Identifying opportunities for central Auckland
If our urban rivers and streams were liberated from underground pipes and brought to the surface again, what might change? It’s a question Boffa Miskell landscape architect and ecologist Mark Lewis has been investigating.
“Stream daylighting, as it’s called, is a pretty radical change in thinking about our urban drainage systems,” Mark says.
“There’s a growing realisation, here and overseas, that properlymanaged urban waterways offer multiple benefits.”
Rivers and streams can provide the basis for high-amenity open space corridors, with walking and cycling routes through our towns and cities. Further environmental benefits can include improved flow capacity and water quality, opportunities for flood mitigation, natural habitat restoration and – no long-term liabilities for underground pipe replacement!
Mark says overseas examples of stream daylighting have shown economic and social benefits too. “Water edge property is always at a premium and restored waterways have proved a driving factor in urban revitalisation. Citizens have quickly engaged with the idea for re-inventing nature in the city.”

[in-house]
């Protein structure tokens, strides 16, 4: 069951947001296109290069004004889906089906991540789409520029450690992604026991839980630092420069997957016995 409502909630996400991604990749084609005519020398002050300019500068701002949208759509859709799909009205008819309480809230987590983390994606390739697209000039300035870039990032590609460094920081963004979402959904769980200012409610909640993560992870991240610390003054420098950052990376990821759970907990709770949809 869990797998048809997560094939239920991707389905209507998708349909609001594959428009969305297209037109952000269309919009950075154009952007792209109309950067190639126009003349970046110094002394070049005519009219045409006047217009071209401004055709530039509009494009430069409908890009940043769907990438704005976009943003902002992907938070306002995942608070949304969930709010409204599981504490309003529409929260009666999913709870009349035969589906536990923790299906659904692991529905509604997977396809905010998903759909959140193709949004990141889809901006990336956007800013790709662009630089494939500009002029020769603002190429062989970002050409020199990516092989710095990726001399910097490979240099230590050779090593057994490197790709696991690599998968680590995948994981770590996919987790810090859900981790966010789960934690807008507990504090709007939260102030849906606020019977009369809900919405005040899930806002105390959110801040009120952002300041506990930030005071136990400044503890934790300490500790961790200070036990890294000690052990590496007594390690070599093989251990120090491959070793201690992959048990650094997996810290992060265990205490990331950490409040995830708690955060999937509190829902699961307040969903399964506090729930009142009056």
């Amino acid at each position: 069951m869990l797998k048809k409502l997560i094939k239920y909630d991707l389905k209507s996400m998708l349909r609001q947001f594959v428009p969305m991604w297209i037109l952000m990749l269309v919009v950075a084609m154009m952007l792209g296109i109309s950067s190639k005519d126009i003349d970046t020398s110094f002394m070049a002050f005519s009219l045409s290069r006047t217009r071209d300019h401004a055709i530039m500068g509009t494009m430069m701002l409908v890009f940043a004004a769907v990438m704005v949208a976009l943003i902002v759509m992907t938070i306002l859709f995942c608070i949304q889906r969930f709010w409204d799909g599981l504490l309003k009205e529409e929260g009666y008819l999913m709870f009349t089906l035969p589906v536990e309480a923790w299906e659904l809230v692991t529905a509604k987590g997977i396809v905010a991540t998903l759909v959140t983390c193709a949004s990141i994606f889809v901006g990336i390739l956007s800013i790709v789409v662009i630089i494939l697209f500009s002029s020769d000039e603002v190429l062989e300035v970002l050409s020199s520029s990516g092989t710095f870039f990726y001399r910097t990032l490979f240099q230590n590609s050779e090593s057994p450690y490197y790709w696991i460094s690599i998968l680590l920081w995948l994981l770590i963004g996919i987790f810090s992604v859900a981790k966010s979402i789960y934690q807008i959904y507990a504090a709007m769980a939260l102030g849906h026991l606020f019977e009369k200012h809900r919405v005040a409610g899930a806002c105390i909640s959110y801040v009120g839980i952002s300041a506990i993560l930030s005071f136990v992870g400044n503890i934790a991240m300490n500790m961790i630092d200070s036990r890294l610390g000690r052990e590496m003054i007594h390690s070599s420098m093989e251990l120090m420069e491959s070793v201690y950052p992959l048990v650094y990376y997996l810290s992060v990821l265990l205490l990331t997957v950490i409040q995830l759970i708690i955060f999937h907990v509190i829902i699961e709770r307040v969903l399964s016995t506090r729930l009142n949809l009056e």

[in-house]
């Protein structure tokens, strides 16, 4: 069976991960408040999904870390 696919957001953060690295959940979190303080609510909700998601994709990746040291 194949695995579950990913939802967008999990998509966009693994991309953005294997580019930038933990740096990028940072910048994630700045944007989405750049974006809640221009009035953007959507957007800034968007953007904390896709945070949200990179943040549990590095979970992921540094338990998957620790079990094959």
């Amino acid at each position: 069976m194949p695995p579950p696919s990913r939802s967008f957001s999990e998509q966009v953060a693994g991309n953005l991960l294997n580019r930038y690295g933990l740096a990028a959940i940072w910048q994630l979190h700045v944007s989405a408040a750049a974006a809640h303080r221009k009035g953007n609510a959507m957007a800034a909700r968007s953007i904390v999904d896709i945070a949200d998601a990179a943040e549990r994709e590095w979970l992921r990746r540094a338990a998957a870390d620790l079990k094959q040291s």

Auckland Regional Council’s Stormwater Team has been interested in the stream daylighting question too and worked with Boffa Miskell, engineers Pattle Delamore Partners and historian Lisa Truttman to investigate opportunities in central Auckland.
Focusing on three watercourses in Freeman’s Bay, Parnell and the CBD, Boffa Miskell developed a methodology for identifying the historic location of watercourses. The team then assessed and mapped potential stream daylighting constraints and opportunities, and concluded that two of the catchments – the Tunamau and Waipapa Streams – had very real short-term potential to see the light of day again!
“This methodology enabled us to assess feasibility and prioritise the daylighting potential of these particular streams,” Mark says. “It’s also provided the basis for further catchment investigations.”
|Worked with||Pattle Delamore Partners (Engineers) and Lisa Truttman (Historian)|